There are hordes of advertising agencies out there, and the truth is they’re all pretty much the same: clones with only the slightest imperfections differentiating one from the other.
What really differentiates one agency from another is its people. So how do you know you’re getting the right people? Here’s some personal thoughts and insights to help you make what can be a difficult decision.
CAN YOU DITCH THE “PITCH”?
If you spend large sums of your money on advertising, and if your profits are dependent on its efficiency, it is your duty to take great pains to find the best possible advertising agency.
Amateurs do it by cajoling a group of advertising agencies into submitting free campaigns on speculation. This is called a “pitch”, and it’s a complete waste of time. Why?
The “pitch” is perhaps the biggest misrepresentation of the capabilities of any advertising agency. The advertising agencies that win these “pitches” are the ones that use their best brains for soliciting new accounts, which means they relegate their existing clients to their second-best brains.
This is because everyone (and I really do mean everyone) in advertising knows it’s way easier to keep a client than it is to get a new one. It’s a guarantee that the genius intellects you see at the pitch will rarely be seen once the agency gets your signature.
David Ogilvy was in complete agreement when he said: “If I were a client, I would look for an agency which had no new business department. The best agencies don’t need them; they get all the business they can handle without preparing speculative campaigns.”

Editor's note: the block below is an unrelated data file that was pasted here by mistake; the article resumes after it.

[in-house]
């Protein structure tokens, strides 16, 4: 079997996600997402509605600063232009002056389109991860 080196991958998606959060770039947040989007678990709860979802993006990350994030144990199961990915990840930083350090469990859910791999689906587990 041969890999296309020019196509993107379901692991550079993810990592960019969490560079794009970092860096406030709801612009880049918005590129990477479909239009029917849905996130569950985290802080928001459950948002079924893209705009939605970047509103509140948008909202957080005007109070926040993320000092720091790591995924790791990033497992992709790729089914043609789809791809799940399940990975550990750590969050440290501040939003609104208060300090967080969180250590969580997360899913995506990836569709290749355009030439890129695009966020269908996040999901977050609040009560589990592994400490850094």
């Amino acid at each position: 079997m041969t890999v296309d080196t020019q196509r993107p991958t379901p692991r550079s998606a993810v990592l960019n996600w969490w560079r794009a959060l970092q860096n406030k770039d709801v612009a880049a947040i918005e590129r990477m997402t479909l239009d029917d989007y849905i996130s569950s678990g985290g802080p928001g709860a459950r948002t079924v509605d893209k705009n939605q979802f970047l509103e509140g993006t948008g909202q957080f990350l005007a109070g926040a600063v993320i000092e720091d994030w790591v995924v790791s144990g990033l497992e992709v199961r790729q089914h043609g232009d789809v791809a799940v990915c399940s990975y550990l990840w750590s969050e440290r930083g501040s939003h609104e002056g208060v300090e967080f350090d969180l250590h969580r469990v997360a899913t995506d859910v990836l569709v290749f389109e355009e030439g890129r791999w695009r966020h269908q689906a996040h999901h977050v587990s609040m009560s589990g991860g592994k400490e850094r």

THE SENSIBLE WAY TO PICK AN AGENCY
The sensible way to pick an agency is to employ a marketing manager who knows enough about what is going on in the advertising world to make an informed decision.
Ask them to show you the work from the three or four agencies he believes to be best qualified for your account.
Once you have your shortlist, it’s time to call some of their clients. This can be particularly revealing. Be completely honest when you call and see how these clients respond to your probing.
Do they feel threatened that another (perhaps bigger) company might be coming onto the client roster? Ask them who they deal with on a daily basis, and what they’d change in the relationship if they could.
Once you’ve done this, it’s time to break out some old school thinking. Invite the head honchos from each of the leading contenders to bring two of their key people to dinner at your house.
Loosen their tongues. Find out if they’re discreet about the secrets of their present clients. Find out if they have the spine to disagree when you say something ridiculous.
Observe their relationship with each other; are they professional colleagues or quarrelsome politicians?
Do they promise you results that are obviously exaggerated?
Do they sound like extinct volcanoes always harking back to their glory days, or are they alive with possibility and endeavor?
Most importantly, are they good listeners and are they honest?
WOULD YOU GIVE THEM YOUR MONEY?
The purpose of this exercise is to find out if you like them enough to give them your money to spend.
The relationship between client and agency has to be an intimate one, and it can be hell if the personal chemistry is sour.
So, before you commit, ask any agencies that want your business to show you the five most surprising, challenging and innovative things they took to their existing clients over the past year.
A blank look at this point is sufficient reason to usher them out of your home. But a fired up and enthusiastic response showing some really clever thinking – well, that’s a very strong reason to keep chatting.
Once you’re committed to an agency and your expectations are clear to them, then they need to be delivering everything they promised, right from the start.
More importantly, they should be exceeding your expectations on a regular basis and they should be surprising you by pushing the boundaries and bringing you ideas that make you a little nervous, that break new ground, that you haven’t seen before.
If you only ever see the kind of executions and campaigns that you’d expect, then the agency isn’t really looking to grow your business as much as they should be.
Greg Kramer is the Creative Director of Partisan Advertising and specialises in creating effective and measurable sales increases for his clients. Call 021 254 0082 or visit www.partisanadvertising.co.nz